I have been fortunate enough in my life to visit Patagonia 6 times and gaze with wonder and awe at the peak of Cerro Torre. Quite simply, one of the best looking mountains in the world and proof that mountains don't have to be judged in terms of height, as Cerro Torre stands a mere 3128m above sea level.
The expedition was beset by unsettled weather and enforced route changes due to unseasonal warm weather.
Details of our proposed expedition in November 2016 to the Patagonian Icecap to climb the remote peak of Cerro Mariano Moreno (3462m). It is the third highest peak in Patagonia and is rarely climbed. It is the highest summit in the Cordon Mariano Moreno massif, in the centre of the icecap and is accessible only by lengthy trekking over the many glaciers.
A trip report, photos and video links together with some personal thoughts, recommendations and musings after this years expedition to the Patagonian Icecap in November 2014 (by Richard Hartley of Spanish Highs)
Thursday we leave for Argentina and one of the last true wilderness areas on earth, the Patagonian Icecap. Who knows what adventures it will bring? What surprises it has in store for us?
The Cirque is to be found on the western side of the Cerro Torre massif, at the eastern edge of the great southern icecap which stretches 300 miles long and 50 miles wide between Argentina and Chile. In fact this is the largest piece of ice outside the polar regions.
There were ups and downs, of course (it is the mountains after all.....ha ha!), but experiences in the Sierra Nevada and Patagonia have shown me some insights I thought I'd share with you.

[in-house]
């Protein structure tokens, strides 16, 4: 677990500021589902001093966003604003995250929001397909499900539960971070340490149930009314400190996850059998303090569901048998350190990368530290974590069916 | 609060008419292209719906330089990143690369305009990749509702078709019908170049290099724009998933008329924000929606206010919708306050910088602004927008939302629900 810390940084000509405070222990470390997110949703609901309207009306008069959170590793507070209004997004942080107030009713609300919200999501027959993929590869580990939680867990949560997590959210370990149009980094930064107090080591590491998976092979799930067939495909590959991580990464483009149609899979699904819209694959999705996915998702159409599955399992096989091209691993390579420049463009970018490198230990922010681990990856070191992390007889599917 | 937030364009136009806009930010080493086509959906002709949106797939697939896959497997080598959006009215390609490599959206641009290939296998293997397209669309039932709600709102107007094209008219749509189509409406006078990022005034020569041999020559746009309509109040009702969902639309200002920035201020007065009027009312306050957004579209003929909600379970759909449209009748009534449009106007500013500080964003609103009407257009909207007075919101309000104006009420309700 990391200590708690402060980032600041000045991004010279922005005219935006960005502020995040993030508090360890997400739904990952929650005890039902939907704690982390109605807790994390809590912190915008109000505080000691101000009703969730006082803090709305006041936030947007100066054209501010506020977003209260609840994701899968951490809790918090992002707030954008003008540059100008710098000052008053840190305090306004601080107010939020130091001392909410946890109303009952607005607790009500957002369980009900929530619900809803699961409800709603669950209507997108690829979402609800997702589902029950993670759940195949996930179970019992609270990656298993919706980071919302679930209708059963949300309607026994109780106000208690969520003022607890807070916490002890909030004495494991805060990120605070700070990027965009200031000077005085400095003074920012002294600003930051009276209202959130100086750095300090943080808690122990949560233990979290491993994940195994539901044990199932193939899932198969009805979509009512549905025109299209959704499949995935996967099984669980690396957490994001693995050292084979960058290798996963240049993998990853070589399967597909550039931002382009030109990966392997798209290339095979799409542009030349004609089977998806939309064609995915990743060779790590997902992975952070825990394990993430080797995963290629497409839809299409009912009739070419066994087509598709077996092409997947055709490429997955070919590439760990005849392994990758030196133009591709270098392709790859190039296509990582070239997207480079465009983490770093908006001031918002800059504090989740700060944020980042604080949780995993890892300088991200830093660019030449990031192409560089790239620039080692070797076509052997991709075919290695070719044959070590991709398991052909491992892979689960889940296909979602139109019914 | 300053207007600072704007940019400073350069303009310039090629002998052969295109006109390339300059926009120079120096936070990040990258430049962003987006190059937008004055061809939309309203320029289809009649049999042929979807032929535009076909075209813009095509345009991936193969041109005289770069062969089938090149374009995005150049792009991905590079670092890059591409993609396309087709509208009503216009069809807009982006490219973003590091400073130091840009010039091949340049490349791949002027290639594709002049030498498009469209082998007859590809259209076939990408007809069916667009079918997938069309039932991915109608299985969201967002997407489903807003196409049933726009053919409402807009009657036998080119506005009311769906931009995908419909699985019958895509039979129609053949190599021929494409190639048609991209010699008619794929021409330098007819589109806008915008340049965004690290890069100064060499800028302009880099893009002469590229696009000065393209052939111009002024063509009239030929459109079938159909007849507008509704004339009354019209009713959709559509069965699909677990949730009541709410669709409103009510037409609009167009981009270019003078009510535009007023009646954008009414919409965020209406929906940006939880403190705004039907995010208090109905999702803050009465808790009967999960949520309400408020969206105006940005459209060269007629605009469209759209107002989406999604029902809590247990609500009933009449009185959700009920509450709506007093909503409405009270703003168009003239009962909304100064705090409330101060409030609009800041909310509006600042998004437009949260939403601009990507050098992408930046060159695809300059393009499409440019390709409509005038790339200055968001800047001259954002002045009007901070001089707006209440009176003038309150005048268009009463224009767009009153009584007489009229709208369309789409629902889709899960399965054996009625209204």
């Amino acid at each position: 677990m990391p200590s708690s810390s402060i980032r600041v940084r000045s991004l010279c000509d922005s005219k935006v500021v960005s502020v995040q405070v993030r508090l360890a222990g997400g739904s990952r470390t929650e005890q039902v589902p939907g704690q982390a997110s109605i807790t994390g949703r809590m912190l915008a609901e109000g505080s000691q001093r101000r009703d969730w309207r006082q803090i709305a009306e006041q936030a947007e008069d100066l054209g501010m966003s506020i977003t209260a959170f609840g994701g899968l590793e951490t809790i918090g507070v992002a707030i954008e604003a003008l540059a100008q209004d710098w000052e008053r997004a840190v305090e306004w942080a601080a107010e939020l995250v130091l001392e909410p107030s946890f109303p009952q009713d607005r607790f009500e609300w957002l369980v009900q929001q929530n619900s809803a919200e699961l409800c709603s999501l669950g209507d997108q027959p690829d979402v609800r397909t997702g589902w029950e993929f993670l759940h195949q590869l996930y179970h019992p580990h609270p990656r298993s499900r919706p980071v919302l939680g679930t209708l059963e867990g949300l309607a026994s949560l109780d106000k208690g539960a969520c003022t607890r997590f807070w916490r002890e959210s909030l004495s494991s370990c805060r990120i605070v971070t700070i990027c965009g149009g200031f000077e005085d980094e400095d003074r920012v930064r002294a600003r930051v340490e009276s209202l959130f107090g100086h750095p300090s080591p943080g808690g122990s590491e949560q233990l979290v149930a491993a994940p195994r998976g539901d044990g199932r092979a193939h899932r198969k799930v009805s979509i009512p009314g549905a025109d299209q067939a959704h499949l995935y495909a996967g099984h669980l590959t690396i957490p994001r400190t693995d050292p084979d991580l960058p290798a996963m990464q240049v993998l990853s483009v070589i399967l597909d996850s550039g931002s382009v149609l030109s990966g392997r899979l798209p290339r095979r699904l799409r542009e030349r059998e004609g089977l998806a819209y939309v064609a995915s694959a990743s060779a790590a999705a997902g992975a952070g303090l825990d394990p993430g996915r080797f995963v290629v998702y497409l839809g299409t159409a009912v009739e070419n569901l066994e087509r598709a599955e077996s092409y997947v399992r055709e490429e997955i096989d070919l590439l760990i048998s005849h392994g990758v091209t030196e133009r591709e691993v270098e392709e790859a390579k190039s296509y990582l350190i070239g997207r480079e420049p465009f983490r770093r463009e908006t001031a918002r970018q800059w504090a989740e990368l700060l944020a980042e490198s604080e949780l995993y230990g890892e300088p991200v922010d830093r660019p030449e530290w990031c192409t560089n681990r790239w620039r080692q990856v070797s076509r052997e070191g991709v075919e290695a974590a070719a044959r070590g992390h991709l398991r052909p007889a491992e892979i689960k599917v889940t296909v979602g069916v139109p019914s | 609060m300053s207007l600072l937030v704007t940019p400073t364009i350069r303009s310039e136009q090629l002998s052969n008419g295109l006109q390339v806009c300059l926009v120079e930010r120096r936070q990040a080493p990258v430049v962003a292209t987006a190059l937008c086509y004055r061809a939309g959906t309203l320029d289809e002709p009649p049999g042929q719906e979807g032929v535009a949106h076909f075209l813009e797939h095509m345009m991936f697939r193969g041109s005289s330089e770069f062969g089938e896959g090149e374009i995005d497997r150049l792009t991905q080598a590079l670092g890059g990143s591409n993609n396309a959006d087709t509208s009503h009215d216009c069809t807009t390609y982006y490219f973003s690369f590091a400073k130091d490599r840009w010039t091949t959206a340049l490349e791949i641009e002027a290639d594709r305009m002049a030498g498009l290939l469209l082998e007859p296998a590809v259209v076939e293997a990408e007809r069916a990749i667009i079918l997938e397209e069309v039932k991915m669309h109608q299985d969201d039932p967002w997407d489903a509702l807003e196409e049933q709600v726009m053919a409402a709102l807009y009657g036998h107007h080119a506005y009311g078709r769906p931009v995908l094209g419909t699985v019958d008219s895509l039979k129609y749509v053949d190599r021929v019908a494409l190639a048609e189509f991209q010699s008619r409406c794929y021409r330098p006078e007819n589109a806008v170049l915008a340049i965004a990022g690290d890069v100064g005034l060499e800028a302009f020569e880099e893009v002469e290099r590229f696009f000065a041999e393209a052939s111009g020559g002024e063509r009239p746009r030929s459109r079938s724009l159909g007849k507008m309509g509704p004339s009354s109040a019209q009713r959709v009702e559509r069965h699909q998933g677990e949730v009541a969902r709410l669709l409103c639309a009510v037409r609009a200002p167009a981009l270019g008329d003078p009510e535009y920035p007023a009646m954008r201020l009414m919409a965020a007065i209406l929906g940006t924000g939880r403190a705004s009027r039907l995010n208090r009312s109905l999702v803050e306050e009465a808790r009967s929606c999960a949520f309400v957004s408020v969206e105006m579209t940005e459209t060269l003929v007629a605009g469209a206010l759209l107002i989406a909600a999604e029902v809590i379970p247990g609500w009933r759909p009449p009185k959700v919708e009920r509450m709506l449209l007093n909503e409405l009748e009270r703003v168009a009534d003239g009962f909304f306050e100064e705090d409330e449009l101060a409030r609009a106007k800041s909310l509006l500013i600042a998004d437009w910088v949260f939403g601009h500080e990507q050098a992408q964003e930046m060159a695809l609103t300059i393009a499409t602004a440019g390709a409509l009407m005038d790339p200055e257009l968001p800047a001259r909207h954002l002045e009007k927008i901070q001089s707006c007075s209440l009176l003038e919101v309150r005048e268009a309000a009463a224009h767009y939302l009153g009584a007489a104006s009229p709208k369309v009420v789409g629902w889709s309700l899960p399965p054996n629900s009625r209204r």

Poem by Michelle Wakeley about her time spent with us on our recent Southern Patagonian Icecap Expedition
This article relates my own personal experience on the Patagonian Icecap with this painful condition. I am not a medical expert and haven't read up on all the facts, so if you want the medical stuff then do a Google Search. I relate below only my own experience.
Sometimes a basic snow wall is not sufficient to keep the elements at bay. The wind can drop spindrift on the leeward side thus burying the tents. Is there a solution in the way we can construct snow walls that would make them more efficient?
The town of El Chalten comes as a pleasant surprise. It is tucked away between some rock walls north west of the magnificent Lago Viedma in the Santa Cruz province of Argentina. It has a clean and frontier feel to it and the people are genuinely warm, friendly and helpful.
Unfortunately the Mexican did not survive and died from hypothermia. Yesterday, the helicopter could not reach the ice cave where the two guides await. If the weather does not improve, they will have to be evacuated on foot.
We must have upset the weather gods. Unlike previous trips, this time Patagonia threw everything it had as us weather wise. Like other Argentine groups we sat for 3 or more days at La Playita campsite waiting for our chance to climb onto the icecap. During that time we were nearly blown away in gale force winds, got snowed in and once when flooded, had to build drainage diches in the middle of the night to allow excess water to escape.
The beautiful Patagonian peaks of Cerro Adela and Cerro Grande lie south of the majestic and dramatic peaks of Cerro Torre and Mount Fitzroy. Yet in February 1958 both peaks, all those in between them, were traversed in one amazing day by the incomparable Walter Bonatti and his climbing partner, Carlo Mauri.
Report from Jane Fields on her experiences on the Patagonian Icefield Expedition in 2010 Rolling across the Patagonian Steppe on un-surfaced roads on a crowded bus was how this journey began. Nothing for miles but open grassland and hills on the horizon. My daydreams were interrupted by a stop at an Inn in the middle of nowhere where we were treated to coffee and delicious home-made cakes.